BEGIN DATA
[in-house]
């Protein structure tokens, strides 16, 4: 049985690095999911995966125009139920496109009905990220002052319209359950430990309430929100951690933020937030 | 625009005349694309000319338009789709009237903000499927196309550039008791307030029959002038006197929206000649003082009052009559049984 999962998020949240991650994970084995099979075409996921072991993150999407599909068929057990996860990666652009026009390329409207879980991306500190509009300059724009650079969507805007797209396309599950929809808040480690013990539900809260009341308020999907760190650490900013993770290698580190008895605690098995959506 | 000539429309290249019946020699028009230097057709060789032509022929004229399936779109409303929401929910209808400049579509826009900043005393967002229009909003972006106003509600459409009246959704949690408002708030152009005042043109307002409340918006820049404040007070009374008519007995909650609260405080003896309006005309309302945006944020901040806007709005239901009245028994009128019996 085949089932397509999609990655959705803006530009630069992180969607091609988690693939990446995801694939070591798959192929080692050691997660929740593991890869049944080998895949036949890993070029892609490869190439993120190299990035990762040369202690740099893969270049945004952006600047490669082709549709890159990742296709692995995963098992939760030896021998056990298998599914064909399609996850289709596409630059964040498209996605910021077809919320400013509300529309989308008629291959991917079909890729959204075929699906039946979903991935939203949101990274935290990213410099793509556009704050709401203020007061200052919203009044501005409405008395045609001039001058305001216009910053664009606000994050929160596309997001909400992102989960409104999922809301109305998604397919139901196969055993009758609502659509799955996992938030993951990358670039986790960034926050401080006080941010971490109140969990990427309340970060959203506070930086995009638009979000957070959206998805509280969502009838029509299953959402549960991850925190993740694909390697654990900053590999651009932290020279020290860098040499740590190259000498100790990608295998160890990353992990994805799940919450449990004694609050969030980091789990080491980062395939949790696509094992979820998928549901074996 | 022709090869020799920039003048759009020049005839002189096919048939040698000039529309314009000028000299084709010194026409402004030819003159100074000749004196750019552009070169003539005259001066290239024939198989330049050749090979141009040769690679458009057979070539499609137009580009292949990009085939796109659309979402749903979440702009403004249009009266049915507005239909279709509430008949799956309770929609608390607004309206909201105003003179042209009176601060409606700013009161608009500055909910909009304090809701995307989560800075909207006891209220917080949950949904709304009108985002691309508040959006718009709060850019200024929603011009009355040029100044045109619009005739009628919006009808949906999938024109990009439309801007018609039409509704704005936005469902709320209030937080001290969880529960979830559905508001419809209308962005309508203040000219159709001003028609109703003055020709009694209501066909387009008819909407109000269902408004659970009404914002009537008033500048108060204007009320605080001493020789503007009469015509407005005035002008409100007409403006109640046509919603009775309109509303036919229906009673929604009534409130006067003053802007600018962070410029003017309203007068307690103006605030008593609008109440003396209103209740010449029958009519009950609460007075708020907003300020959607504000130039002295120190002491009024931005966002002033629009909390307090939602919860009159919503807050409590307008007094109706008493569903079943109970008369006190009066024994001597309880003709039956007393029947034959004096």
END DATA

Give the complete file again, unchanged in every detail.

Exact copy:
[in-house]
């Protein structure tokens, strides 16, 4: 049985690095999911995966125009139920496109009905990220002052319209359950430990309430929100951690933020937030 | 625009005349694309000319338009789709009237903000499927196309550039008791307030029959002038006197929206000649003082009052009559049984 999962998020949240991650994970084995099979075409996921072991993150999407599909068929057990996860990666652009026009390329409207879980991306500190509009300059724009650079969507805007797209396309599950929809808040480690013990539900809260009341308020999907760190650490900013993770290698580190008895605690098995959506 | 000539429309290249019946020699028009230097057709060789032509022929004229399936779109409303929401929910209808400049579509826009900043005393967002229009909003972006106003509600459409009246959704949690408002708030152009005042043109307002409340918006820049404040007070009374008519007995909650609260405080003896309006005309309302945006944020901040806007709005239901009245028994009128019996 085949089932397509999609990655959705803006530009630069992180969607091609988690693939990446995801694939070591798959192929080692050691997660929740593991890869049944080998895949036949890993070029892609490869190439993120190299990035990762040369202690740099893969270049945004952006600047490669082709549709890159990742296709692995995963098992939760030896021998056990298998599914064909399609996850289709596409630059964040498209996605910021077809919320400013509300529309989308008629291959991917079909890729959204075929699906039946979903991935939203949101990274935290990213410099793509556009704050709401203020007061200052919203009044501005409405008395045609001039001058305001216009910053664009606000994050929160596309997001909400992102989960409104999922809301109305998604397919139901196969055993009758609502659509799955996992938030993951990358670039986790960034926050401080006080941010971490109140969990990427309340970060959203506070930086995009638009979000957070959206998805509280969502009838029509299953959402549960991850925190993740694909390697654990900053590999651009932290020279020290860098040499740590190259000498100790990608295998160890990353992990994805799940919450449990004694609050969030980091789990080491980062395939949790696509094992979820998928549901074996 | 022709090869020799920039003048759009020049005839002189096919048939040698000039529309314009000028000299084709010194026409402004030819003159100074000749004196750019552009070169003539005259001066290239024939198989330049050749090979141009040769690679458009057979070539499609137009580009292949990009085939796109659309979402749903979440702009403004249009009266049915507005239909279709509430008949799956309770929609608390607004309206909201105003003179042209009176601060409606700013009161608009500055909910909009304090809701995307989560800075909207006891209220917080949950949904709304009108985002691309508040959006718009709060850019200024929603011009009355040029100044045109619009005739009628919006009808949906999938024109990009439309801007018609039409509704704005936005469902709320209030937080001290969880529960979830559905508001419809209308962005309508203040000219159709001003028609109703003055020709009694209501066909387009008819909407109000269902408004659970009404914002009537008033500048108060204007009320605080001493020789503007009469015509407005005035002008409100007409403006109640046509919603009775309109509303036919229906009673929604009534409130006067003053802007600018962070410029003017309203007068307690103006605030008593609008109440003396209103209740010449029958009519009950609460007075708020907003300020959607504000130039002295120190002491009024931005966002002033629009909390307090939602919860009159919503807050409590307008007094109706008493569903079943109970008369006190009066024994001597309880003709039956007393029947034959004096």